SAN DIEGO—Based on the results of a study showing that therapies targeting the programmed death-1 (PD-1) receptor provide unprecedented rates of durable (long-lasting) clinical responses in patients with various cancer types, OncoSec Medical Inc. is collaborating with University of California, Los Angeles (UCLA) researchers and PerkinElmer Inc. to help develop biomarker tests to evaluate a patient’s immune response to cancer.
The article in the November 27, 2014 issue of the journal Nature, titled “PD-1 blockade induces responses by inhibiting adaptive immune resistance,” showed the effectiveness of DNA-based intratumoral cancer immunotherapies that combat adaptive immunoresistance of cancer. Research led by Drs. Paul Tumeh and Antoni Ribas at UCLA—along with work conducted by Dr. Robert Pierce (currently chief scientific officer at OncoSec) and his colleagues at Merck Research Labs during his previous tenure as executive director at Merck—shows that the response to anti-PD-1 drugs is dependent on the presence of PD-L1 (PD-1 ligand) and tumor-infiltrating lymphocytes (TILs) in the tumor.
“OncoSec is trying to address the population of patients that doesn’t respond to PD-1 alone,” explains Punit Dhillon, president and CEO of OncoSec. “In immunotherapy, we need to understand how tumor biology works to go after rational approaches for combination therapies that will increase the response rate for various tumor types.”
According to Pierce, the approach represents “a revolution in immuno-oncology.” Immunotherapy is not simply directed at a particular tumor type, but the test will determine whether a patient has an immune phenotype that will respond to the therapy.
Dhillon adds, “Building on the pioneering work of Dr. Pierce while at Merck, we have focused the potential of ImmunoPulse therapy with IL-12 to enhance TILs in tumors to treat the larger population of cancer patients who are not responsive to anti-PD1 or other checkpoint inhibitors. We are very excited about the potential implications of a successful combination Phase 2b trial of Merck’s pembrolizumab and ImmunoPulse.”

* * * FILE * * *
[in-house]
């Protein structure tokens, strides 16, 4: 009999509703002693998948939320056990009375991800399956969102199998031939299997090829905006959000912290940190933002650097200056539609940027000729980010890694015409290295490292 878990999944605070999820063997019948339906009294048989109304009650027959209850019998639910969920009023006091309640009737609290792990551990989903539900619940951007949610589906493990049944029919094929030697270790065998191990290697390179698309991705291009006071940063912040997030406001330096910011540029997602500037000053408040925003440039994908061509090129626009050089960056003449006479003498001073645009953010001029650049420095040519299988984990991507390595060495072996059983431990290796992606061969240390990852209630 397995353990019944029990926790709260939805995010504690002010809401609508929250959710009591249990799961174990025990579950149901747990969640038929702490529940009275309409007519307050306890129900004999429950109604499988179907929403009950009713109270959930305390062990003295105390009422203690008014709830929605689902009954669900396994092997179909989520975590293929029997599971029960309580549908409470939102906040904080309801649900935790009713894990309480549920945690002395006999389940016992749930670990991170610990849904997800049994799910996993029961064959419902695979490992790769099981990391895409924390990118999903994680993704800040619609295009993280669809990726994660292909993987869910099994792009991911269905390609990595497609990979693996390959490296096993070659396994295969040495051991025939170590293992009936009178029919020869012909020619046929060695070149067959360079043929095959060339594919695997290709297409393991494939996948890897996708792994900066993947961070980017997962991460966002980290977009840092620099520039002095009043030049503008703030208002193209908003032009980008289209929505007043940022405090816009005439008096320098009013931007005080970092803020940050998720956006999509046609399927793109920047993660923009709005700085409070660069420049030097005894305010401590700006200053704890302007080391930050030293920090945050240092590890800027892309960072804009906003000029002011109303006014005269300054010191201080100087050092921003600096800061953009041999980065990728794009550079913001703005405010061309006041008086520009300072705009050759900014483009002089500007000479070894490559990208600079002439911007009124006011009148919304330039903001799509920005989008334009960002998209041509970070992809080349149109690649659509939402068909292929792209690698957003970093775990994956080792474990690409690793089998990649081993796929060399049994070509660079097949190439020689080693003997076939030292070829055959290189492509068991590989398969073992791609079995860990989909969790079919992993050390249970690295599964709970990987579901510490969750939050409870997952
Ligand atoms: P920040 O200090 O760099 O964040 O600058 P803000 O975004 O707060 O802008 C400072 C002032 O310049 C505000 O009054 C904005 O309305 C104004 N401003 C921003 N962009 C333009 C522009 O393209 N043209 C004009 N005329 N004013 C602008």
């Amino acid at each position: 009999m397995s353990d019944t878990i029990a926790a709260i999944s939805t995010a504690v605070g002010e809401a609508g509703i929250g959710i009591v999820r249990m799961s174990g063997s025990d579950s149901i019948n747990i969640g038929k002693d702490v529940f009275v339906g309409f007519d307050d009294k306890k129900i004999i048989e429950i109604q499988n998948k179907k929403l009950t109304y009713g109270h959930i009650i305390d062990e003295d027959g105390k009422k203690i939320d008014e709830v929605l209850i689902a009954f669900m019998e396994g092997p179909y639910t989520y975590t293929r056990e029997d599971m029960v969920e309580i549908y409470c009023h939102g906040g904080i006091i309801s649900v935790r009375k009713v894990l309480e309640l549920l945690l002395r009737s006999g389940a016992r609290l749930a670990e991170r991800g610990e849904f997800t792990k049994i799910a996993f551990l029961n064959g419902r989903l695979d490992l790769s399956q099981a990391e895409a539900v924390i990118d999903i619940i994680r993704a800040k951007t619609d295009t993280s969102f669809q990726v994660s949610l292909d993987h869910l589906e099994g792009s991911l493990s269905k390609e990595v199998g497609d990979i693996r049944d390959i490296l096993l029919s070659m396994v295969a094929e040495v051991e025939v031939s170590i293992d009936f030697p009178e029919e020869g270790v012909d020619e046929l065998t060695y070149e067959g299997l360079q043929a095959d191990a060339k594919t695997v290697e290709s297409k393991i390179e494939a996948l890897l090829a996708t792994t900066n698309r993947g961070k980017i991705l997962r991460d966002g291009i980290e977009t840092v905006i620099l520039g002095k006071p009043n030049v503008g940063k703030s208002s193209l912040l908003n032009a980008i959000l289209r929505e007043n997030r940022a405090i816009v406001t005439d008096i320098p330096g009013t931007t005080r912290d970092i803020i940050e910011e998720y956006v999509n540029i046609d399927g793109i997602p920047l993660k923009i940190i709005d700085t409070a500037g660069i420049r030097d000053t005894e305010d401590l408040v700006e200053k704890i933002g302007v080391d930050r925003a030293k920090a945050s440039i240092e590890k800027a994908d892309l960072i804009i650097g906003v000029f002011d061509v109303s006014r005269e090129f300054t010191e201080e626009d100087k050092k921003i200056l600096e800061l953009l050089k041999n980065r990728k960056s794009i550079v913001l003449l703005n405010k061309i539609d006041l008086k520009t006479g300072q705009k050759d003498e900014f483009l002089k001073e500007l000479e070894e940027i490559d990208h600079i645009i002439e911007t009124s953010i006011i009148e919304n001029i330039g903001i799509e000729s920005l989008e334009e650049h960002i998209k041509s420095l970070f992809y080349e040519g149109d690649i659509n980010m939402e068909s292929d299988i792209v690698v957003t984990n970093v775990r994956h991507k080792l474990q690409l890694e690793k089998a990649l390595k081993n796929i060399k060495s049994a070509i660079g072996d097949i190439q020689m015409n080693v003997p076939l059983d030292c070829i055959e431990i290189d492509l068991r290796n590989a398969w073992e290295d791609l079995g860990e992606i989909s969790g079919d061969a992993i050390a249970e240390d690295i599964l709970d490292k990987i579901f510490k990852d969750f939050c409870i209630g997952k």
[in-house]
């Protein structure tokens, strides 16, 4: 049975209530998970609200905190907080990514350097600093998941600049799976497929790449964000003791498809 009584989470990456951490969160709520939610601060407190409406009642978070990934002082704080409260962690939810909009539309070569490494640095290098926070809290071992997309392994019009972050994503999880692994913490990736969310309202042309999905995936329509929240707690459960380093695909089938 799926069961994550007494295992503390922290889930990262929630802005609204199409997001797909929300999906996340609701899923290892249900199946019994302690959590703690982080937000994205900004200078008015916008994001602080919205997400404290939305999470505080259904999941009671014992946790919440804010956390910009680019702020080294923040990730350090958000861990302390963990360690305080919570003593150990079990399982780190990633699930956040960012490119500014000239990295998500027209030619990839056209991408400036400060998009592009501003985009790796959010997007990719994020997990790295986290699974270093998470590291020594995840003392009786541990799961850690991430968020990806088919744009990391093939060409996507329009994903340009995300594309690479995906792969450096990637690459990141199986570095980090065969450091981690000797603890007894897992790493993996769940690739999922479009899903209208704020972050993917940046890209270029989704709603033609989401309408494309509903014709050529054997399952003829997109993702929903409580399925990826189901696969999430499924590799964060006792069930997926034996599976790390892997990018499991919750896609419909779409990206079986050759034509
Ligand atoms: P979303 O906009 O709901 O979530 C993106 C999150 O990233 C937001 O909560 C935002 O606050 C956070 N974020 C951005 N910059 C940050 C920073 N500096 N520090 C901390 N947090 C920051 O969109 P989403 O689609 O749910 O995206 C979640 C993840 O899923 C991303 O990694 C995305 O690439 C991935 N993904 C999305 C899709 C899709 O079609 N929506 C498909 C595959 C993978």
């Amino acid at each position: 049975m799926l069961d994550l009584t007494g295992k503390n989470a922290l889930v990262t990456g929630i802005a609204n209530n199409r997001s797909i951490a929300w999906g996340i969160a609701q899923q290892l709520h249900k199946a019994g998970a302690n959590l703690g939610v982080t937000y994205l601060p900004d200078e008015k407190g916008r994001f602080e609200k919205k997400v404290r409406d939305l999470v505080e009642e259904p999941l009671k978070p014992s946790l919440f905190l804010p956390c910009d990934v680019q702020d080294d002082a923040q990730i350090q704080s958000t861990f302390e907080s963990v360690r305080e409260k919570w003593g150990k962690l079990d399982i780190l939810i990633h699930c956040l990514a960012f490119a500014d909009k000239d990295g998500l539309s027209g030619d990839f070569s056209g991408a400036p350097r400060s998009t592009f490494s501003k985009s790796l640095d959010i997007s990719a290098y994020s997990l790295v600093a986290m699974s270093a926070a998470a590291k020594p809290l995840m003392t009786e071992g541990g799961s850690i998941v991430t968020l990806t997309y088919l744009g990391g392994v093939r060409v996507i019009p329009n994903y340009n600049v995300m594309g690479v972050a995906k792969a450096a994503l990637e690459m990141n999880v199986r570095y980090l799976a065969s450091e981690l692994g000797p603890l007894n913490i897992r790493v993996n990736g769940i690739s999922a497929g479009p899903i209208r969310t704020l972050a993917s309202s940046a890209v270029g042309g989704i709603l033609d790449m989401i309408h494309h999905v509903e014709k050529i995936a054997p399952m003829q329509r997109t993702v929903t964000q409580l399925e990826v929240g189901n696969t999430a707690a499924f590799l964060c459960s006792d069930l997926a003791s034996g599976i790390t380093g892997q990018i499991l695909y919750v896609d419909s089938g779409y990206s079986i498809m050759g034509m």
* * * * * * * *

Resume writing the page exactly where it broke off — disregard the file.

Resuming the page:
OncoSec, a biopharmaceutical company developing investigational intratumoral cancer immunotherapy, offers core technology designed to enhance the local delivery and uptake of DNA IL-12 and other DNA-based immune-targeting agents. OncoSec’s proprietary technology platform, ImmunoPulse, prompts the body’s immune system to target and destroy both local and metastasized cancer cells. Using electroporation, ImmunoPulse delivers brief electrical pulses of DNA IL-12, which stimulates the patient’s immune system to destroy cancer cells. ImmunoPulse is designed to stimulate the body’s immune system and enable it to recognize, target and destroy cancerous cells.
Clinical studies of ImmunoPulse have demonstrated an acceptable safety profile and preliminary evidence of antitumor activity in the treatment of various skin cancers, as well as the potential to initiate a systemic immune response without the systemic toxicities associated with other treatments. The company has clinical trials underway for melanoma, head and neck cancer and triple-negative breast cancer.
Tumeh and Ribas at UCLA were doing dermatology research on melanomas in a study of 46 patients with advanced melanoma treated with pembrolizumab. The patients underwent tumor biopsies before and during treatment. According to the study, the presence of PD-L1 in tumors alongside tumor-infiltrating CD8+ lymphocytes—a phenomenon that has been termed “adaptive immune resistance”—is a potential biomarker for predicting response to anti-PD-1 drugs. The researchers say that combining anti-PD-1 drugs such as pembrolizumab with therapies that can induce a type-1 interferon-gamma response should be further investigated.
“These data make an important contribution to our understanding of PD-1 inhibition,” according to Pierce. “Importantly, the correlation of low TILs with a lack of response to pembrolizumab drives home the need for new therapies that amplify TIL response in those low-TIL patients. We know that IL-12 drives a type-1 interferon-mediated immune response and augments TIL generation, supporting that the combination of ImmunoPulse IL-12 and PD1 blockade will lead to enhanced responses in melanoma.”
PerkinElmer has developed a new multiparametric immunohistochemical analysis platform consisting of its Vectra automated quantitative pathology imaging system and its Opal multiplex tissue staining assays, which together can help scientists perform biomarker research to develop a potentially predictive assay to identify the non-responder population. The company will collaborate with OncoSec and UCLA to help researchers develop biomarker tests to evaluate a patient’s immune response to cancer.
“We’re excited, because it’s taken 100 years to get to this point,” Pierce says. “Even if only a subpopulation responds to the therapy, the patients respond for a long time. Now we can use biomarkers to tailor studies that will help to increase the response rate.”